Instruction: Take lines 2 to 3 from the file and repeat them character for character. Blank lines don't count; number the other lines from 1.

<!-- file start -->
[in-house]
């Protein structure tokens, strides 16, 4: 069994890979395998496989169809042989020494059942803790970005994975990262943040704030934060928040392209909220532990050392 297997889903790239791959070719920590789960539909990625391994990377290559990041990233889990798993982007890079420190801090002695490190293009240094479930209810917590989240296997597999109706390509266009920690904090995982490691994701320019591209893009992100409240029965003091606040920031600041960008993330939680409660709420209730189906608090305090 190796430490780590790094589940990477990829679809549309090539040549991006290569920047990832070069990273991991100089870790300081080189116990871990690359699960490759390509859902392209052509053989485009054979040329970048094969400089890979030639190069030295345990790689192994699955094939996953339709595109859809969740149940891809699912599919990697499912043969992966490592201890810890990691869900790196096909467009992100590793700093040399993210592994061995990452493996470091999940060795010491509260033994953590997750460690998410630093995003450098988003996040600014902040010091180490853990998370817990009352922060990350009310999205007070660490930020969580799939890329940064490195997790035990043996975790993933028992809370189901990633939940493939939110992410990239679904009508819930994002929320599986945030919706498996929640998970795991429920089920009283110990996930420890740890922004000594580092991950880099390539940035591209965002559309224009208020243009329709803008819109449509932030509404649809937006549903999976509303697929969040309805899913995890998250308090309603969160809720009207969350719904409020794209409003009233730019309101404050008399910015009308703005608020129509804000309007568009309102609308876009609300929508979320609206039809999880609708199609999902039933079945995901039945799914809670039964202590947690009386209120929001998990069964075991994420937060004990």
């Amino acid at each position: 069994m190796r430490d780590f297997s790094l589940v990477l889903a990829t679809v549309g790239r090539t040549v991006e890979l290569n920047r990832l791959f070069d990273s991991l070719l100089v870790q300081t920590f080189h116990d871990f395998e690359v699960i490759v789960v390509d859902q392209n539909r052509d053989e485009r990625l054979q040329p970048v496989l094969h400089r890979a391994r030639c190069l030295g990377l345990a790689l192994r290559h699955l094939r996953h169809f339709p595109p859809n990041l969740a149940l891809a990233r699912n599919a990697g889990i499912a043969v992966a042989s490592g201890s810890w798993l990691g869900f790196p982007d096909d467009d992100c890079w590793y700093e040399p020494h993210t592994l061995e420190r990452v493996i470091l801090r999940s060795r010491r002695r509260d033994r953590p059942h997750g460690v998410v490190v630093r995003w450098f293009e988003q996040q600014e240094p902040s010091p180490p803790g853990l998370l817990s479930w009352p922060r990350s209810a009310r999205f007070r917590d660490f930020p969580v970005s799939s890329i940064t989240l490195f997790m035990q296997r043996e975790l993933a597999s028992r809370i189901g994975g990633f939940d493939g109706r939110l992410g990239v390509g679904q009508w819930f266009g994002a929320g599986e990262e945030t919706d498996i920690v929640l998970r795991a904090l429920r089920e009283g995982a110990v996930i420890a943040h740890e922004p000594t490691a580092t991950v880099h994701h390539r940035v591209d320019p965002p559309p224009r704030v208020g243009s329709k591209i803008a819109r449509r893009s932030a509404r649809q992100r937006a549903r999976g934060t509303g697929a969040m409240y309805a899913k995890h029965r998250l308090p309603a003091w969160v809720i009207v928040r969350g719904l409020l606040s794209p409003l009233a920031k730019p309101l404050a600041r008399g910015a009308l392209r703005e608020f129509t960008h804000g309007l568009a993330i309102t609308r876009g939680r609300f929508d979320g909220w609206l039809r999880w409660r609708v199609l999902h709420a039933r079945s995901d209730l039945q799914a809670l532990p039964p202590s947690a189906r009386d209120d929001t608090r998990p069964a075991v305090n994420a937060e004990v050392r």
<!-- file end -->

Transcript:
């Protein structure tokens, strides 16, 4: 069994890979395998496989169809042989020494059942803790970005994975990262943040704030934060928040392209909220532990050392 297997889903790239791959070719920590789960539909990625391994990377290559990041990233889990798993982007890079420190801090002695490190293009240094479930209810917590989240296997597999109706390509266009920690904090995982490691994701320019591209893009992100409240029965003091606040920031600041960008993330939680409660709420209730189906608090305090 190796430490780590790094589940990477990829679809549309090539040549991006290569920047990832070069990273991991100089870790300081080189116990871990690359699960490759390509859902392209052509053989485009054979040329970048094969400089890979030639190069030295345990790689192994699955094939996953339709595109859809969740149940891809699912599919990697499912043969992966490592201890810890990691869900790196096909467009992100590793700093040399993210592994061995990452493996470091999940060795010491509260033994953590997750460690998410630093995003450098988003996040600014902040010091180490853990998370817990009352922060990350009310999205007070660490930020969580799939890329940064490195997790035990043996975790993933028992809370189901990633939940493939939110992410990239679904009508819930994002929320599986945030919706498996929640998970795991429920089920009283110990996930420890740890922004000594580092991950880099390539940035591209965002559309224009208020243009329709803008819109449509932030509404649809937006549903999976509303697929969040309805899913995890998250308090309603969160809720009207969350719904409020794209409003009233730019309101404050008399910015009308703005608020129509804000309007568009309102609308876009609300929508979320609206039809999880609708199609999902039933079945995901039945799914809670039964202590947690009386209120929001998990069964075991994420937060004990």
């Amino acid at each position: 069994m190796r430490d780590f297997s790094l589940v990477l889903a990829t679809v549309g790239r090539t040549v991006e890979l290569n920047r990832l791959f070069d990273s991991l070719l100089v870790q300081t920590f080189h116990d871990f395998e690359v699960i490759v789960v390509d859902q392209n539909r052509d053989e485009r990625l054979q040329p970048v496989l094969h400089r890979a391994r030639c190069l030295g990377l345990a790689l192994r290559h699955l094939r996953h169809f339709p595109p859809n990041l969740a149940l891809a990233r699912n599919a990697g889990i499912a043969v992966a042989s490592g201890s810890w798993l990691g869900f790196p982007d096909d467009d992100c890079w590793y700093e040399p020494h993210t592994l061995e420190r990452v493996i470091l801090r999940s060795r010491r002695r509260d033994r953590p059942h997750g460690v998410v490190v630093r995003w450098f293009e988003q996040q600014e240094p902040s010091p180490p803790g853990l998370l817990s479930w009352p922060r990350s209810a009310r999205f007070r917590d660490f930020p969580v970005s799939s890329i940064t989240l490195f997790m035990q296997r043996e975790l993933a597999s028992r809370i189901g994975g990633f939940d493939g109706r939110l992410g990239v390509g679904q009508w819930f266009g994002a929320g599986e990262e945030t919706d498996i920690v929640l998970r795991a904090l429920r089920e009283g995982a110990v996930i420890a943040h740890e922004p000594t490691a580092t991950v880099h994701h390539r940035v591209d320019p965002p559309p224009r704030v208020g243009s329709k591209i803008a819109r449509r893009s932030a509404r649809q992100r937006a549903r999976g934060t509303g697929a969040m409240y309805a899913k995890h029965r998250l308090p309603a003091w969160v809720i009207v928040r969350g719904l409020l606040s794209p409003l009233a920031k730019p309101l404050a600041r008399g910015a009308l392209r703005e608020f129509t960008h804000g309007l568009a993330i309102t609308r876009g939680r609300f929508d979320g909220w609206l039809r999880w409660r609708v199609l999902h709420a039933r079945s995901d209730l039945q799914a809670l532990p039964p202590s947690a189906r009386d209120d929001t608090r998990p069964a075991v305090n994420a937060e004990v050392r």